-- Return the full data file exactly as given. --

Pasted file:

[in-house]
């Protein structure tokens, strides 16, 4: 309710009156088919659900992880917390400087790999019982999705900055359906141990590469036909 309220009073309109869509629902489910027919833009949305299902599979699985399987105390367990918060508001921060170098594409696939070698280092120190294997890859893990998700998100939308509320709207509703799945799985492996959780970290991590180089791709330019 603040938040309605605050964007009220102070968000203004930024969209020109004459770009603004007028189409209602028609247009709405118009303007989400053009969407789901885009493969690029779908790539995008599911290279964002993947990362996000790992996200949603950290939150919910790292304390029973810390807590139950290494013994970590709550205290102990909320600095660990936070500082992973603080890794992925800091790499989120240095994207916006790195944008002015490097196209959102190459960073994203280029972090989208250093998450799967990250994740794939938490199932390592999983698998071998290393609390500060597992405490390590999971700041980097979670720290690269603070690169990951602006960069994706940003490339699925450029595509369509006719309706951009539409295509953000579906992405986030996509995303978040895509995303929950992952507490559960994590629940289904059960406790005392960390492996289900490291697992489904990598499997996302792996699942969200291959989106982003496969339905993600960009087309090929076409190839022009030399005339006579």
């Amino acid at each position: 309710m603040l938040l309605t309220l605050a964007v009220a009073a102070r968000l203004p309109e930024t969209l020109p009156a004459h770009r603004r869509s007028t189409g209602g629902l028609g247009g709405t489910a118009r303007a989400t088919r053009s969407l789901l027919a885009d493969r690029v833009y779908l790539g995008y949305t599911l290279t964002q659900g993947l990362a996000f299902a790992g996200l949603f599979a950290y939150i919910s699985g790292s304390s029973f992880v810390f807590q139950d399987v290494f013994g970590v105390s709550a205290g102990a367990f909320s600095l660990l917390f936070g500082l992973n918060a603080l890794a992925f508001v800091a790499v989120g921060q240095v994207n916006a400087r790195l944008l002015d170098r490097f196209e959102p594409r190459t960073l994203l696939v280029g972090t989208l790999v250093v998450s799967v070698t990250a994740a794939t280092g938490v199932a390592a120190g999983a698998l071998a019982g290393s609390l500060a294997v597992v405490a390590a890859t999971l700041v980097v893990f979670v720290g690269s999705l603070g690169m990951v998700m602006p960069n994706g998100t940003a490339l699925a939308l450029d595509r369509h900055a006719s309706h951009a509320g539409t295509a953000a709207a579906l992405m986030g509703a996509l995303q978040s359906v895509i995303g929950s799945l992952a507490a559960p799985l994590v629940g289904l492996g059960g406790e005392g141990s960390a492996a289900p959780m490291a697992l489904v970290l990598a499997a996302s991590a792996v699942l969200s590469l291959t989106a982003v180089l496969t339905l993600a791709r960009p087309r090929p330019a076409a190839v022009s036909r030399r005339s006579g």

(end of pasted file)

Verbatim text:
[in-house]
């Protein structure tokens, strides 16, 4: 309710009156088919659900992880917390400087790999019982999705900055359906141990590469036909 309220009073309109869509629902489910027919833009949305299902599979699985399987105390367990918060508001921060170098594409696939070698280092120190294997890859893990998700998100939308509320709207509703799945799985492996959780970290991590180089791709330019 603040938040309605605050964007009220102070968000203004930024969209020109004459770009603004007028189409209602028609247009709405118009303007989400053009969407789901885009493969690029779908790539995008599911290279964002993947990362996000790992996200949603950290939150919910790292304390029973810390807590139950290494013994970590709550205290102990909320600095660990936070500082992973603080890794992925800091790499989120240095994207916006790195944008002015490097196209959102190459960073994203280029972090989208250093998450799967990250994740794939938490199932390592999983698998071998290393609390500060597992405490390590999971700041980097979670720290690269603070690169990951602006960069994706940003490339699925450029595509369509006719309706951009539409295509953000579906992405986030996509995303978040895509995303929950992952507490559960994590629940289904059960406790005392960390492996289900490291697992489904990598499997996302792996699942969200291959989106982003496969339905993600960009087309090929076409190839022009030399005339006579």
């Amino acid at each position: 309710m603040l938040l309605t309220l605050a964007v009220a009073a102070r968000l203004p309109e930024t969209l020109p009156a004459h770009r603004r869509s007028t189409g209602g629902l028609g247009g709405t489910a118009r303007a989400t088919r053009s969407l789901l027919a885009d493969r690029v833009y779908l790539g995008y949305t599911l290279t964002q659900g993947l990362a996000f299902a790992g996200l949603f599979a950290y939150i919910s699985g790292s304390s029973f992880v810390f807590q139950d399987v290494f013994g970590v105390s709550a205290g102990a367990f909320s600095l660990l917390f936070g500082l992973n918060a603080l890794a992925f508001v800091a790499v989120g921060q240095v994207n916006a400087r790195l944008l002015d170098r490097f196209e959102p594409r190459t960073l994203l696939v280029g972090t989208l790999v250093v998450s799967v070698t990250a994740a794939t280092g938490v199932a390592a120190g999983a698998l071998a019982g290393s609390l500060a294997v597992v405490a390590a890859t999971l700041v980097v893990f979670v720290g690269s999705l603070g690169m990951v998700m602006p960069n994706g998100t940003a490339l699925a939308l450029d595509r369509h900055a006719s309706h951009a509320g539409t295509a953000a709207a579906l992405m986030g509703a996509l995303q978040s359906v895509i995303g929950s799945l992952a507490a559960p799985l994590v629940g289904l492996g059960g406790e005392g141990s960390a492996a289900p959780m490291a697992l489904v970290l990598a499997a996302s991590a792996v699942l969200s590469l291959t989106a982003v180089l496969t339905l993600a791709r960009p087309r090929p330019a076409a190839v022009s036909r030399r005339s006579g």